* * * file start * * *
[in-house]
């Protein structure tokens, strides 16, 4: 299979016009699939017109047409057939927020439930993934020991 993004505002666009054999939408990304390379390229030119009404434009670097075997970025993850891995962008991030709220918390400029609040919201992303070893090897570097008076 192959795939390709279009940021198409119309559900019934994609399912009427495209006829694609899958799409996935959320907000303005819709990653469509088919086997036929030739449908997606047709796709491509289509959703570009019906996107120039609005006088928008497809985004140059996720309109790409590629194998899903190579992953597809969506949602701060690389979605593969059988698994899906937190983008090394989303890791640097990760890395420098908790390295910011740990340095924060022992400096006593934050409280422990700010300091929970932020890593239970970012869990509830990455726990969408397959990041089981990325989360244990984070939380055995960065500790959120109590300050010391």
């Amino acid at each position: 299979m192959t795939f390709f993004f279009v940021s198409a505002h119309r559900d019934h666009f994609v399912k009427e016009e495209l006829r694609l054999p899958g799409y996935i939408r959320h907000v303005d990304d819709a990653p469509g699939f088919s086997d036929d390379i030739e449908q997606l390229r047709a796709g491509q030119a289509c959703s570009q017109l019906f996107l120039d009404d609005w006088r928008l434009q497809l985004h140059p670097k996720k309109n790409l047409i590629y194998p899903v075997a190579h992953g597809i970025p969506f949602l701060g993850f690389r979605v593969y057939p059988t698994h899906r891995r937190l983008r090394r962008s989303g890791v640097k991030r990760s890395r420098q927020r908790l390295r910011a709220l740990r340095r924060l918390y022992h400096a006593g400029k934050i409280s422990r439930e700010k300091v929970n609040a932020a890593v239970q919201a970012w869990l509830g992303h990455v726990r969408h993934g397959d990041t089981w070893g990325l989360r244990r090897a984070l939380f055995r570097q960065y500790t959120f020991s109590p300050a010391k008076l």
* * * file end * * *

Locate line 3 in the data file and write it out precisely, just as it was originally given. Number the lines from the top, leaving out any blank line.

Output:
């Amino acid at each position: 299979m192959t795939f390709f993004f279009v940021s198409a505002h119309r559900d019934h666009f994609v399912k009427e016009e495209l006829r694609l054999p899958g799409y996935i939408r959320h907000v303005d990304d819709a990653p469509g699939f088919s086997d036929d390379i030739e449908q997606l390229r047709a796709g491509q030119a289509c959703s570009q017109l019906f996107l120039d009404d609005w006088r928008l434009q497809l985004h140059p670097k996720k309109n790409l047409i590629y194998p899903v075997a190579h992953g597809i970025p969506f949602l701060g993850f690389r979605v593969y057939p059988t698994h899906r891995r937190l983008r090394r962008s989303g890791v640097k991030r990760s890395r420098q927020r908790l390295r910011a709220l740990r340095r924060l918390y022992h400096a006593g400029k934050i409280s422990r439930e700010k300091v929970n609040a932020a890593v239970q919201a970012w869990l509830g992303h990455v726990r969408h993934g397959d990041t089981w070893g990325l989360r244990r090897a984070l939380f055995r570097q960065y500790t959120f020991s109590p300050a010391k008076l």